- We love these sports movies…but we really shouldn’t
- The religious discrimination bill doesn’t protect the religious, it rewards them
- Someone once told me that a boring life was a happy life (and they were right)
- Government slashes growth and surplus in budget update
- Science makes baldness optional (if you can afford it)
According to the dorks of Stanford, the minds of those who played Pokémon as junior trainers are indelibly marked. Brain lesion! I choose you!
For those of my Pokémon generation, we’re likely to be able to recite the original 151 dudes from memory. I mean, why wouldn’t you? Why not remember a fantastical world where children are free to roam the landscape and trap wild creatures in order to profit from them fighting other animals. Right?
Anyway, new research believes there’s a spot in the brain solely responsible for storing Pokémon-based information.
Stanford University neuroscientists recruited 11 self-proclaimed Pokémon masters and 11 Pokémon-naïve participants and looked closely at the part of the brain called the occipitotemporal sulcus. That brain region activated more strongly in gamer brains when presented with Pokémon pictures, but barely registered a flutter in the unfamiliar.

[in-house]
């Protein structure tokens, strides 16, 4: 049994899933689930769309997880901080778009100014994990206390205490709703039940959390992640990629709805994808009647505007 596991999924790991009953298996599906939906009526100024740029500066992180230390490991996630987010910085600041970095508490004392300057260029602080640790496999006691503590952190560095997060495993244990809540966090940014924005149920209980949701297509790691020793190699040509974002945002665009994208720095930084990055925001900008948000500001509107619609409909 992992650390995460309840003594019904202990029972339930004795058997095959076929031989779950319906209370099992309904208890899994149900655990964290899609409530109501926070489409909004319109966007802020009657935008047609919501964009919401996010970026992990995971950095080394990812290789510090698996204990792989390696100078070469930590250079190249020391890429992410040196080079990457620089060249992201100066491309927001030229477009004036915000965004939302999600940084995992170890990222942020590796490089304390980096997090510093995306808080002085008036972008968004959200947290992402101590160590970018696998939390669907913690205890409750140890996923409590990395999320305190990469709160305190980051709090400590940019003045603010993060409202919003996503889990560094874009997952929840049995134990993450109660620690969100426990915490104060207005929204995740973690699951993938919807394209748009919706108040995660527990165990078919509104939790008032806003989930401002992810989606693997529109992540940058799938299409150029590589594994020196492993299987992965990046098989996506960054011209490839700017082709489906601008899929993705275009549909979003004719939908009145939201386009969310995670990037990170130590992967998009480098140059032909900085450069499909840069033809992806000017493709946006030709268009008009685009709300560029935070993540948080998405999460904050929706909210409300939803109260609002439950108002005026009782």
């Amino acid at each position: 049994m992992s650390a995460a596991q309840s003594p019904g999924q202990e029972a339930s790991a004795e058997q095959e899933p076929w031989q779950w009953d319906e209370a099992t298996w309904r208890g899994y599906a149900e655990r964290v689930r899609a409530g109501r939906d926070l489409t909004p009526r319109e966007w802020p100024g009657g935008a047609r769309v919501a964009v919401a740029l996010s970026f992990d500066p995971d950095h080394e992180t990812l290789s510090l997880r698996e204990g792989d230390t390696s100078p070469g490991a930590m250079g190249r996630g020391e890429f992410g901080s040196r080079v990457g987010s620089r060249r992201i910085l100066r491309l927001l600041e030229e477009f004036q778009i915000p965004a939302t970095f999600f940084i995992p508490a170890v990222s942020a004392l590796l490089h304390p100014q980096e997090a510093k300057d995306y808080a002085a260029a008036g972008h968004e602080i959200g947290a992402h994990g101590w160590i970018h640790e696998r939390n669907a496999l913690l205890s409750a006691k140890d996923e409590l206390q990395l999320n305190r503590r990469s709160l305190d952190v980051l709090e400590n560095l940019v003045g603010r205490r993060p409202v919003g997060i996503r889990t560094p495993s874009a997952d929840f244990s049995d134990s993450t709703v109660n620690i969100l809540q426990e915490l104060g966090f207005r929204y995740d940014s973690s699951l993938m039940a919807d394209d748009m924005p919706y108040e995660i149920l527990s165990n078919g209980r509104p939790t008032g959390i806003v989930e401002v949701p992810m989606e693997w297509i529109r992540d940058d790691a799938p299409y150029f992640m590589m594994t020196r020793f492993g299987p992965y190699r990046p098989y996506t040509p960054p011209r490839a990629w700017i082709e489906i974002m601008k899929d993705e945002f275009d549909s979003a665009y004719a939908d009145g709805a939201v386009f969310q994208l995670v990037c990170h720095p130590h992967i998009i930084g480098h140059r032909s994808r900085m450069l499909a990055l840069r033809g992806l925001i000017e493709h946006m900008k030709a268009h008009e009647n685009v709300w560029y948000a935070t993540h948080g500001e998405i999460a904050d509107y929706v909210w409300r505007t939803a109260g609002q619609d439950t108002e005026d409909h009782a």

It turns out that the brains of experienced Pokémon trainers clumped Pokémon together due to their distinct style rather than breaking them down into their component shapes or colours along with images from other categories, according to The Verge.
While this doesn’t exclusively mean that there’s a Poké Box in our cranial computer, it does speak heavily to the concept of exposure, as we bombarded our minds with a veritable Mt Moon of information, information that we had to memorise and sort.
With that being said, I still remember how long one has to walk around to ensure that the daycare dude raises my Magikarp for me, I remember how to do the infinite item glitch, and I know that ‘Dream Eater’ is TM42. Why do I know this information? I suspect that Prof. Oak has brainwashed me.
That, or I wasted my youth.
The benefit of foresight…